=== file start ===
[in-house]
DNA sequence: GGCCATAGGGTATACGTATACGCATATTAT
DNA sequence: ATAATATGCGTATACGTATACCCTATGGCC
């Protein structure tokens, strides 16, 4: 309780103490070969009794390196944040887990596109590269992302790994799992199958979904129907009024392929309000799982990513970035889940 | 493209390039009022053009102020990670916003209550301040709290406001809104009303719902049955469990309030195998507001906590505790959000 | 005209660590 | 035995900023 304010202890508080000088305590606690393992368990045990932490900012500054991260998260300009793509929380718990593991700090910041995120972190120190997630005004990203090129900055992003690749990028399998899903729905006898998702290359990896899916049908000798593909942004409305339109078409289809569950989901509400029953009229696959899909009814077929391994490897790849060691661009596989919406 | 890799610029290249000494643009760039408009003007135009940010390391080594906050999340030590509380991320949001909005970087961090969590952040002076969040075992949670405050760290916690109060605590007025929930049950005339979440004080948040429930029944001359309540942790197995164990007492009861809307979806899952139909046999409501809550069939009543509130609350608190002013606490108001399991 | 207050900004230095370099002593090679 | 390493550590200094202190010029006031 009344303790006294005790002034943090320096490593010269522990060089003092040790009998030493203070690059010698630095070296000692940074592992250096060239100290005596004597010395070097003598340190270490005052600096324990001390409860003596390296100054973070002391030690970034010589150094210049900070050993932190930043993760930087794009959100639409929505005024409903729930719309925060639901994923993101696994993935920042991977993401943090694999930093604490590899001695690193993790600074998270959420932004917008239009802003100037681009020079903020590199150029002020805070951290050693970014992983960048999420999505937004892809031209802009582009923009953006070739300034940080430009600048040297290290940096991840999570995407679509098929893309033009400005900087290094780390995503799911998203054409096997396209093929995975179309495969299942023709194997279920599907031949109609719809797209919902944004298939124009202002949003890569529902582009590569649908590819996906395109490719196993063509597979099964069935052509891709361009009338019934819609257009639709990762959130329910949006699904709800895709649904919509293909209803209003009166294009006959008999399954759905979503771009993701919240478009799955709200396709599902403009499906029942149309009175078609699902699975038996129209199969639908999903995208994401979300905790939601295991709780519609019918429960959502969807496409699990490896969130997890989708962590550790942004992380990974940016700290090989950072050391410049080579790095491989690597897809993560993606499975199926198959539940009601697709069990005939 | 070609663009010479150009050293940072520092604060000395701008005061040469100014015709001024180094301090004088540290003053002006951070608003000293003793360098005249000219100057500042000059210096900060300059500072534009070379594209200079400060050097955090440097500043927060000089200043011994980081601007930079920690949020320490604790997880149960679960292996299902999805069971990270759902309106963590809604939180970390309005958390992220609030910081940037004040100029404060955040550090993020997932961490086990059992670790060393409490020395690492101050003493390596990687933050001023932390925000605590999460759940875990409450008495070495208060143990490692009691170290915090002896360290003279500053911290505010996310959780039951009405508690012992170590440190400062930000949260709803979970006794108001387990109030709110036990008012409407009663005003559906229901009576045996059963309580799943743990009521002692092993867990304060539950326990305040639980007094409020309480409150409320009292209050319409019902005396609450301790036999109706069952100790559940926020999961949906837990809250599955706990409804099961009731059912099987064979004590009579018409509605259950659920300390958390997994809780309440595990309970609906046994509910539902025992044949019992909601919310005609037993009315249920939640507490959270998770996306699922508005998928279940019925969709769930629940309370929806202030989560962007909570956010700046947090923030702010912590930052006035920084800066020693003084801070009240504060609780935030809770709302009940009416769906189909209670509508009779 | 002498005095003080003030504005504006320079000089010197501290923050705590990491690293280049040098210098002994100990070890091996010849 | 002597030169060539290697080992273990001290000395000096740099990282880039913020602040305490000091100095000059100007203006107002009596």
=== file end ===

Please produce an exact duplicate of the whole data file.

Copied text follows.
[in-house]
DNA sequence: GGCCATAGGGTATACGTATACGCATATTAT
DNA sequence: ATAATATGCGTATACGTATACCCTATGGCC
């Protein structure tokens, strides 16, 4: 309780103490070969009794390196944040887990596109590269992302790994799992199958979904129907009024392929309000799982990513970035889940 | 493209390039009022053009102020990670916003209550301040709290406001809104009303719902049955469990309030195998507001906590505790959000 | 005209660590 | 035995900023 304010202890508080000088305590606690393992368990045990932490900012500054991260998260300009793509929380718990593991700090910041995120972190120190997630005004990203090129900055992003690749990028399998899903729905006898998702290359990896899916049908000798593909942004409305339109078409289809569950989901509400029953009229696959899909009814077929391994490897790849060691661009596989919406 | 890799610029290249000494643009760039408009003007135009940010390391080594906050999340030590509380991320949001909005970087961090969590952040002076969040075992949670405050760290916690109060605590007025929930049950005339979440004080948040429930029944001359309540942790197995164990007492009861809307979806899952139909046999409501809550069939009543509130609350608190002013606490108001399991 | 207050900004230095370099002593090679 | 390493550590200094202190010029006031 009344303790006294005790002034943090320096490593010269522990060089003092040790009998030493203070690059010698630095070296000692940074592992250096060239100290005596004597010395070097003598340190270490005052600096324990001390409860003596390296100054973070002391030690970034010589150094210049900070050993932190930043993760930087794009959100639409929505005024409903729930719309925060639901994923993101696994993935920042991977993401943090694999930093604490590899001695690193993790600074998270959420932004917008239009802003100037681009020079903020590199150029002020805070951290050693970014992983960048999420999505937004892809031209802009582009923009953006070739300034940080430009600048040297290290940096991840999570995407679509098929893309033009400005900087290094780390995503799911998203054409096997396209093929995975179309495969299942023709194997279920599907031949109609719809797209919902944004298939124009202002949003890569529902582009590569649908590819996906395109490719196993063509597979099964069935052509891709361009009338019934819609257009639709990762959130329910949006699904709800895709649904919509293909209803209003009166294009006959008999399954759905979503771009993701919240478009799955709200396709599902403009499906029942149309009175078609699902699975038996129209199969639908999903995208994401979300905790939601295991709780519609019918429960959502969807496409699990490896969130997890989708962590550790942004992380990974940016700290090989950072050391410049080579790095491989690597897809993560993606499975199926198959539940009601697709069990005939 | 070609663009010479150009050293940072520092604060000395701008005061040469100014015709001024180094301090004088540290003053002006951070608003000293003793360098005249000219100057500042000059210096900060300059500072534009070379594209200079400060050097955090440097500043927060000089200043011994980081601007930079920690949020320490604790997880149960679960292996299902999805069971990270759902309106963590809604939180970390309005958390992220609030910081940037004040100029404060955040550090993020997932961490086990059992670790060393409490020395690492101050003493390596990687933050001023932390925000605590999460759940875990409450008495070495208060143990490692009691170290915090002896360290003279500053911290505010996310959780039951009405508690012992170590440190400062930000949260709803979970006794108001387990109030709110036990008012409407009663005003559906229901009576045996059963309580799943743990009521002692092993867990304060539950326990305040639980007094409020309480409150409320009292209050319409019902005396609450301790036999109706069952100790559940926020999961949906837990809250599955706990409804099961009731059912099987064979004590009579018409509605259950659920300390958390997994809780309440595990309970609906046994509910539902025992044949019992909601919310005609037993009315249920939640507490959270998770996306699922508005998928279940019925969709769930629940309370929806202030989560962007909570956010700046947090923030702010912590930052006035920084800066020693003084801070009240504060609780935030809770709302009940009416769906189909209670509508009779 | 002498005095003080003030504005504006320079000089010197501290923050705590990491690293280049040098210098002994100990070890091996010849 | 002597030169060539290697080992273990001290000395000096740099990282880039913020602040305490000091100095000059100007203006107002009596």